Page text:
It must have been a nice change of pace over at MTA headquarters yesterday morning. After several news cycles of being hammered for for their poorly received pilot program to remove trash cans from platforms in two subway stations, a different transit issue captured the New York Post’s headlines.
The Bloomberg Administration pointed to a draft study touting the benefits of extending the 7 Train to the New Jersey Transit complex in Secaucus, New Jersey. Construction is on-going in extending the 7 from Times Square to a new station on the Far West Side, near the Javits Center. And one unnamed Bloomberg official said the plan to bring the 7 Train to Secaucus is “a heck of a lot better” than the cross-Hudson tunnel torpedoed by Chris Christie.
The idea of building a subway tunnel under the Hudson bubbled to the surface after New Jersey Governor Chris Christie pulled the plug on the Access to the Region’s Core, a tunnel that would have increased New Jersey Transit’s capacity into Penn Station and provided a one-seat ride into Midtown for commuters coming by rail from Bergen County. Christie pulled New Jersey’s funding, which killed the project.
It is admirable that Mayor Bloomberg and his administration are interested in looking for an end-run around the loss of ARC, and in theory, extending the 7 Train sounds reasonable. On paper, however, it is far more flawed than ARC ever was. To illustrate this, I have identified seven…ahh ahh ahh…reasons why extending the 7 Train is a bad idea.
MTA Capital Budget Woes
The MTA is not swimming in money. The capital budget, which runs through 2014, is ten billion dollars in the red. Last month, Fitch Ratings downgraded MTA bonds because of concerns about increased debt obligations and funding cuts. Fare hikes are scheduled for the coming years and last year, the MTA cut two subway lines, 36 bus routes and 570 bus stops in an effort to cover a budget shortfall.
As it is, the MTA already has three mega projects they are currently overseeing in the first phase of the Second Avenue Subway, the Fulton Street Transit Hub, and the East Side Access project which will bring LIRR to Grand Central Terminal by 2018. To add another project to that list with such limited resources sounds like a prescription for disaster and even higher fares for New Yorkers.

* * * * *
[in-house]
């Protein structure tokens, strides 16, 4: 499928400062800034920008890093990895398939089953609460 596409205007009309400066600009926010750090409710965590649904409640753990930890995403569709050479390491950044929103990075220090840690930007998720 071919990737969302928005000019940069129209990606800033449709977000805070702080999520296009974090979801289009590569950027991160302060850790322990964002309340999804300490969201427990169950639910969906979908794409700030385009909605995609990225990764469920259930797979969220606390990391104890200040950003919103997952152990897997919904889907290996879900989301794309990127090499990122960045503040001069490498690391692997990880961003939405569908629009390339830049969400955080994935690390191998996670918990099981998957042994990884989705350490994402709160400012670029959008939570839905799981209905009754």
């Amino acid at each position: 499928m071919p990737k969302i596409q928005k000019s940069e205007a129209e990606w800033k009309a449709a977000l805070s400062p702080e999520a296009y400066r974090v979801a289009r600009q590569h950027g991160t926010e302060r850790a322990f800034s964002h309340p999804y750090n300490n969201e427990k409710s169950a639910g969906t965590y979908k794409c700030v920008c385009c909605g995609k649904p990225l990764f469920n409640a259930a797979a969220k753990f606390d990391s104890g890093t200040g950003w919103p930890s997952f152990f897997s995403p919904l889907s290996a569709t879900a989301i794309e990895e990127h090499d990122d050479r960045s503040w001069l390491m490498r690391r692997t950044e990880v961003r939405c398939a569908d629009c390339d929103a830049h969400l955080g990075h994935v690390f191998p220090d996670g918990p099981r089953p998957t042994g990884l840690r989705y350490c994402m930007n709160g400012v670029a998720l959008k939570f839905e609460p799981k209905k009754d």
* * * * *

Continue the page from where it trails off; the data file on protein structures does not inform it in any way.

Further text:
The Port Authority Has Other Priorities
In the New York area, the MTA has the reputation for being consistently short of cash and falling back on fare hikes. Late this summer, the Port Authority made it clear they are suffering from a similar, though unique, fate. The PA does not rely on and cannot raise taxes to cover costs. Both New York and New Jersey took funds from the Port Authority to cover their own projects. In NJ, Christie yoinked the money to cover road repairs and the MTA took some funds to cover their own budget shortfall.
To make up for these lost funds and gaps stemming from the cost of rebuilding the World Trade Center and other projects in the region, in August, the Port Authority proposed raising PATH fares and the Hudson River crossing tolls. Eventually, Christie and Cuomo settled on less expensive toll hikes. This middle ground means critical infrastructure projects like increasing capacity at LaGuardia have been shelved.
To add another project on the Port Authority’s plate in terms of funding would not only be short sighted, it would imperil the region’s infrastructure. The Port Authority needs to be in the business of replacing the cables on the Washington Bridge, which are the originals from the 1930s, and raising the Bayonne Bridge so PANAMAX ships will be able to make it into the Port of New York and New Jersey. Adding the 7 Train extension to that list is misguided.
No One Seat Ride
Don’t get me wrong, the ARC project wasn’t perfect. It dead-ended at Penn Station with no connection to to the East River Tunnels and Sunnyside Yards, it was of no use to Amtrak and the ride for folks coming from Bergen County was just as long as it would have been on the bus. That being said, what it did have was a one-seat ride to New York.